Finished Greedfall yesterday. In the end, an enjoyable game, but not one that was particularly innovative or unique. While it plays up the idea of factions and diplomacy, it seemed too easy to actually get along with everyone. Someone how I managed to stay on everyone's good side, except for one time towards where I made a choice that I knew would make one of the factions angry but seemed like the right choice. Had I not done that I probably would have managed to gather all five factions for the big fight at the end (though I am not clear what difference it actually makes in gameplay). I appreciated that there were always ways to handle most quests with different methods: fighting, sneaking, talking. But I also feel like those options were never very hard to pick. Unless I were just like "bah, I'm going to fight everyone" I don't see how there it was really that hard a choice. The end of the game offered some narration showing all the various companions and factions along with some line or two of denouement. It's a strike against the writing that for each companion they work in something about going back to visit their friend (i.e. your character) in a way that was just too simplistic and pandering. I'm actually curious what you would have to do to get a bad ending in the game, besides just willfully making bad decisions. One thing Dragon Age (and Mass Effect too actually) did well was having decision points where it was hard to choose between options, where you wanted to take all the options but couldn't. I don't feel this game every managed to get me in that type of tough quandary.
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Still coding, still playing Greedfall as my week of vacation comes to an end. I was thinking to myself about the nice absence of lots of fetch quests, when of course I ended up taking on this quest that involved a lot of running back and forth to get an object and then talk to a person somewhere, none of which involved going anywhere new or facing any sort of challenge, so in the end it was just a lot of stupid busy work.
Like many of these sorts of games it also suffers from the constant inventory/equipment management both to keep encumbrance below max (so you can run) and to keep upgrading so you can face the challenges of the game. You keep having to swap around equipment or upgrade it, and so even if you find something you like visually, you can't end up using it for long without falling behind. One thing Assassin's Creed Odyssey ended up doing well was when they added a way to change the look your armor/clothes to match any set you had previously discovered. That way you could keep upgrading in different ways, but you could also choose what your character looked like. Greedfall does have the extra element of faction clothing, so that you can put on the armor/clothes of a faction as a disguise and then be able to more freely walk around specific areas. Of course that does then end up meaning you have to carry a bunch of extra armor around for when you need it.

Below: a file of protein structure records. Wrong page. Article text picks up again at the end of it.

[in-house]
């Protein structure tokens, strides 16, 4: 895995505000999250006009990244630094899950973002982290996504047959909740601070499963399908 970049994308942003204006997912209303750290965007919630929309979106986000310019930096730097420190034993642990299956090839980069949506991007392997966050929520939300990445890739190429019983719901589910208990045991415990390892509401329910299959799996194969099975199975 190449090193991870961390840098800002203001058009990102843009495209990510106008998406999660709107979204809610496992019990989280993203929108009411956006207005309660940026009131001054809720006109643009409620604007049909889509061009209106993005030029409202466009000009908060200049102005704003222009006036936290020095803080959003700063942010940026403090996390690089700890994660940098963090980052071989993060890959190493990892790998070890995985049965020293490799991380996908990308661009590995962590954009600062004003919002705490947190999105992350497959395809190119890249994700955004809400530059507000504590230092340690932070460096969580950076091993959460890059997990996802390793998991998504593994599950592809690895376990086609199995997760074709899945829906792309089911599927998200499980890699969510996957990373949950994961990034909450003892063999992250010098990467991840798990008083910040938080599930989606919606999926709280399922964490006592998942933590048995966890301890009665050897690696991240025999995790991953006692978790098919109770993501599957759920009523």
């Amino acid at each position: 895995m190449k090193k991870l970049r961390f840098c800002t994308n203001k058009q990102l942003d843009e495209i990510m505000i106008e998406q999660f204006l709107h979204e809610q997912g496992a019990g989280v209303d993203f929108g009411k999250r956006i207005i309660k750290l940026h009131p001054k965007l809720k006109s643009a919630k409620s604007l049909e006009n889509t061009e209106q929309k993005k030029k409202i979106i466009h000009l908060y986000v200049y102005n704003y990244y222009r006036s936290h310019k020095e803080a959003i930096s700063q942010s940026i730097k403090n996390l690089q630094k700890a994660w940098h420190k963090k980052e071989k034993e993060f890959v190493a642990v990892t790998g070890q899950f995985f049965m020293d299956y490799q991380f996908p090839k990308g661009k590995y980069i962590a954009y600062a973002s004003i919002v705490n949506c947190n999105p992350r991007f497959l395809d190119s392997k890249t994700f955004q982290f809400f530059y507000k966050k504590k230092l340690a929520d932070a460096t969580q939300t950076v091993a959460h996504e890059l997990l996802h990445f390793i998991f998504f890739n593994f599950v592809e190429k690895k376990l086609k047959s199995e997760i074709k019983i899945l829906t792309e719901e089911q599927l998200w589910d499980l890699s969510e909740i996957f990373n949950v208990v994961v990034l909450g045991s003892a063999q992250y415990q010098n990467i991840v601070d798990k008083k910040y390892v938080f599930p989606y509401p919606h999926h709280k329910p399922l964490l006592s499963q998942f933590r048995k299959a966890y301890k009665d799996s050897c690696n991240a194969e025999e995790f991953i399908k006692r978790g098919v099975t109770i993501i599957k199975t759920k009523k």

Narratively, I am enjoying the slowly unfolding mysteries and the handling of the colonizer/native dynamic, though I'm finding it hard to be sympathetic at all to the colonizers, which may be a failing of the game (it makes a lot of the choices easy) or maybe just an indication of my sympathies. I also think they have, so far as I've gotten, missed an opportunity in regard to the protagonist. And some spoilers here... You learn that your character is actually a native, born on a ship back to what they have thought is their home. I don't feel like the cut scenes and dialog are adequately representing what should be a fairly major questioning of the character's position in regards to the colonizer/native dynamic. Perhaps that is partially a limitation of the order one does quests and the game just not accounting in various side quests for changes wrought by the main quest discoveries. Curious to see how it plays out further along the main quest lines.
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Also more playing of Greedfall which is a decent game with a few shortcomings, some clearly because it is a lower budget game with high aspirations, partly just because of conventions of this type of game.